Estimation of Developed Petroleum Reserves
- M. Albertson (Shell Petroleum Corporation)
- Document ID
- Society of Petroleum Engineers
- Transactions of the AIME
- Publication Date
- December 1936
- Document Type
- Journal Paper
- 13 - 17
- 1936. Original copyright American Institute of Mining, Metallurgical, and Petroleum Engineers, Inc. Copyright has expired.
- 2.4.3 Sand/Solids Control, 5.7 Reserves Evaluation, 5.7.2 Recovery Factors, 4.2.3 Materials and Corrosion
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The purposes of this statement are to define a problem that exists in regardto the estimation of developed petroleum reserves, to analyze the problem in anabstract manner, and to discuss it as an introduction to certain papers thatfollow. The problem is to devise and develop a suitable procedure to permitmore accurate estimates of developed petroleum reserves. Part of the problem isto make such estimates available earlier in the life of any particularpool.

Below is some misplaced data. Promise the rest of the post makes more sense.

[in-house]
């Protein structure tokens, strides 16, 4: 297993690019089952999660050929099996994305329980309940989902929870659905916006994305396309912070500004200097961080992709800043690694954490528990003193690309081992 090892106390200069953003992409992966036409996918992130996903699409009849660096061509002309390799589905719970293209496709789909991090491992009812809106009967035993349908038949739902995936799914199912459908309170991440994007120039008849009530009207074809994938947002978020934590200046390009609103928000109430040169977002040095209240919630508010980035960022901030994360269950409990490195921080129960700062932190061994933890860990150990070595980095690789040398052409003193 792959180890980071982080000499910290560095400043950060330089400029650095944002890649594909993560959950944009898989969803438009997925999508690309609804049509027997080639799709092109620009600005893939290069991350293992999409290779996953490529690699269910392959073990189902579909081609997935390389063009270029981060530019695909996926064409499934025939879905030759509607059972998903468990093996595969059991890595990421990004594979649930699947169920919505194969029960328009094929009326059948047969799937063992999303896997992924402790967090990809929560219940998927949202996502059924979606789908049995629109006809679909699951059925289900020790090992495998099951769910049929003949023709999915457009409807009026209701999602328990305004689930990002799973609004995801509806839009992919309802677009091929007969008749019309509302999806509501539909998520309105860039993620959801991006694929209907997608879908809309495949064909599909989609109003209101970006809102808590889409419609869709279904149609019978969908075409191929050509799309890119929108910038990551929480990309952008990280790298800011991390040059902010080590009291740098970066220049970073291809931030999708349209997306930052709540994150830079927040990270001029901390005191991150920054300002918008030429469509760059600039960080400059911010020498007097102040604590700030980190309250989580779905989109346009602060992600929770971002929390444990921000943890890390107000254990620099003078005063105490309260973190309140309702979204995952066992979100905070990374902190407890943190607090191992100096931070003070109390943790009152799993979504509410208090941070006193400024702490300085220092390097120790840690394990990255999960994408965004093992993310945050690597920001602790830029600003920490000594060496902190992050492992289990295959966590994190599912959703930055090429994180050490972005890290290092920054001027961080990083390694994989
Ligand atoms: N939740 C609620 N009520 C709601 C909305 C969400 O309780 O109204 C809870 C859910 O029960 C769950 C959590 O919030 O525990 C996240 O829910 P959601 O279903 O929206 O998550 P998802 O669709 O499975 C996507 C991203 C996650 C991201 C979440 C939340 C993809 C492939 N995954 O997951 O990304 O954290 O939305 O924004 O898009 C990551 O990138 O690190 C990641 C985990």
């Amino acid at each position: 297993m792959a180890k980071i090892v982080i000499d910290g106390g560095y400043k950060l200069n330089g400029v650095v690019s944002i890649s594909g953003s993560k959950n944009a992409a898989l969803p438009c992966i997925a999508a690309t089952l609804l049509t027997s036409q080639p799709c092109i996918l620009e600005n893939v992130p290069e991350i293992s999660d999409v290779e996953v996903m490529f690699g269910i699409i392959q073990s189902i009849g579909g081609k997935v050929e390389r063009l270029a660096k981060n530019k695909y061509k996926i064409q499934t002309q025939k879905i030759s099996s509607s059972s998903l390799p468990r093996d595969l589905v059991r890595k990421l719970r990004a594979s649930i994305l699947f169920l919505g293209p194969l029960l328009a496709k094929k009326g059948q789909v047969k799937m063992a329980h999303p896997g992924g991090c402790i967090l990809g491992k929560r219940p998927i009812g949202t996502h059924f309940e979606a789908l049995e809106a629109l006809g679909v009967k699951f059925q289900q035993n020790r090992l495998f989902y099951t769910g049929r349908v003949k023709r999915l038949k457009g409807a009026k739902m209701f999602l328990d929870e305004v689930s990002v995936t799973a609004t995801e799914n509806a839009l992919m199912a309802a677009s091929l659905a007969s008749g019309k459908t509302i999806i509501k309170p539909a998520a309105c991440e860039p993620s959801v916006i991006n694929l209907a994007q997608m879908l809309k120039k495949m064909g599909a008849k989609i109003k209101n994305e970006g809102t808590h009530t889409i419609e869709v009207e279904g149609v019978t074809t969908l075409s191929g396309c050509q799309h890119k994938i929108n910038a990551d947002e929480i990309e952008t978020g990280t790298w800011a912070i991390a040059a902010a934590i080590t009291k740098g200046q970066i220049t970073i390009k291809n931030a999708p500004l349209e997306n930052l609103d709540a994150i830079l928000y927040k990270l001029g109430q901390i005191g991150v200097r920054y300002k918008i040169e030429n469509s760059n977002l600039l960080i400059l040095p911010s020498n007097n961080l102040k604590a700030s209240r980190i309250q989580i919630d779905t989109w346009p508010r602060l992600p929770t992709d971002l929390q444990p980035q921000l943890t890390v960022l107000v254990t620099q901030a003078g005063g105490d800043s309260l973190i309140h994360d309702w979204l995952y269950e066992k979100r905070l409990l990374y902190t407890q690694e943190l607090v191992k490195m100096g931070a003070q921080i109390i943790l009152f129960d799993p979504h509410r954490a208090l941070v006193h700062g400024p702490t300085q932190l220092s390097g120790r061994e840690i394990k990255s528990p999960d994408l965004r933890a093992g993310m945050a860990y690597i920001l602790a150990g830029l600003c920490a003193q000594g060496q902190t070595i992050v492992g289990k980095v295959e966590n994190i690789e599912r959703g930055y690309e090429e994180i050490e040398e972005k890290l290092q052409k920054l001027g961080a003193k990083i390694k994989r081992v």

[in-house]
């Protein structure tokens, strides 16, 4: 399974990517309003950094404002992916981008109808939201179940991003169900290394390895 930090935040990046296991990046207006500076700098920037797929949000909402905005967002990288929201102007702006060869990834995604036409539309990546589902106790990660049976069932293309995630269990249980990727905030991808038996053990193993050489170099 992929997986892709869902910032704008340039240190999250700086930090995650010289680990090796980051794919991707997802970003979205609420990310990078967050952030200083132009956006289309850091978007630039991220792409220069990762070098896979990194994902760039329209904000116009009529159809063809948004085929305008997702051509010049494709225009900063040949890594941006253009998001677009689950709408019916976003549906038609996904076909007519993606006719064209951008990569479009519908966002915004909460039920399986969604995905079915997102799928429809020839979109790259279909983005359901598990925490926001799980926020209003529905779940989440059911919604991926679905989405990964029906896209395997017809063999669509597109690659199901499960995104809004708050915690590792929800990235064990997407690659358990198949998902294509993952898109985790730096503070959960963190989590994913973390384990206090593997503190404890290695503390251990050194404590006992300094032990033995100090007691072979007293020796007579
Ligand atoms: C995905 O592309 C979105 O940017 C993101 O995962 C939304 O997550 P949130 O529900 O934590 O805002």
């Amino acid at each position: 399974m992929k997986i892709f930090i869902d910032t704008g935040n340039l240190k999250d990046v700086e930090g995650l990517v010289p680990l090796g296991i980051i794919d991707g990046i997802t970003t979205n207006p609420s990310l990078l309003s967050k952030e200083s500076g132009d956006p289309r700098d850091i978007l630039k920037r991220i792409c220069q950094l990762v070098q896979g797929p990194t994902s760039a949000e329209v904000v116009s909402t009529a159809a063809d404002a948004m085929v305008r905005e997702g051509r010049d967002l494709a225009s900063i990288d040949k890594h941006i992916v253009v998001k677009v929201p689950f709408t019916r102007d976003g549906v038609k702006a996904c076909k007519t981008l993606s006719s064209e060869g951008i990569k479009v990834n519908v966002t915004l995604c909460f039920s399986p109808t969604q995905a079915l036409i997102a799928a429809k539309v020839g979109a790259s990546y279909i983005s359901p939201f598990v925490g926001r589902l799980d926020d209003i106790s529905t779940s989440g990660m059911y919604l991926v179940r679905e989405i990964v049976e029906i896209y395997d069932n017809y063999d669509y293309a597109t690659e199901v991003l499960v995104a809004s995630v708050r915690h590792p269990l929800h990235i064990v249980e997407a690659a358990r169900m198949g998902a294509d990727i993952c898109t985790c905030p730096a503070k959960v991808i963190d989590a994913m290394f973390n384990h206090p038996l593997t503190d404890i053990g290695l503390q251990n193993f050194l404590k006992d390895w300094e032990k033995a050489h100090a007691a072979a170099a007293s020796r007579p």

The problem of securing more accurate estimates of developed petroleum reservesexisted prior to curtailment of production. With curtailment, however, theproblem became acute, some of the more prominent reasons being asfollows:
1. The standard method of estimation depended on production decline curves.This method is inapplicable while curtailment prevails and available methodsare insufficient.
2. The retarding influence imposed by wide open flow conditions uponoverdevelopment is absent. Great losses of capital by overdevelopment can nowoccur before realization of the true situation occurs, or before effectivesteps can be taken to stop such wastage. This increases the need for early,accurate estimates.
3. Above-ground stocks have diminished and the equivalent of such supply tendsmore and more to be retained underground in the natural reservoirs. It becomesincreasingly necessary to know accurately the amount of these stocks.
To direct attention to an additional point of different nature: improvedaccuracy of reserve estimation can be obtained .only by closer scrutiny of thefactors that determine recovery. This examination and the resulting efforts tomeasure the effect of these factors in terms of ultimate recovery must tend toimprove ultimate recovery.
The statements regarding the acute nature of the problem also indicate to someextent the importance of the problem and the necessity of finding asolution.
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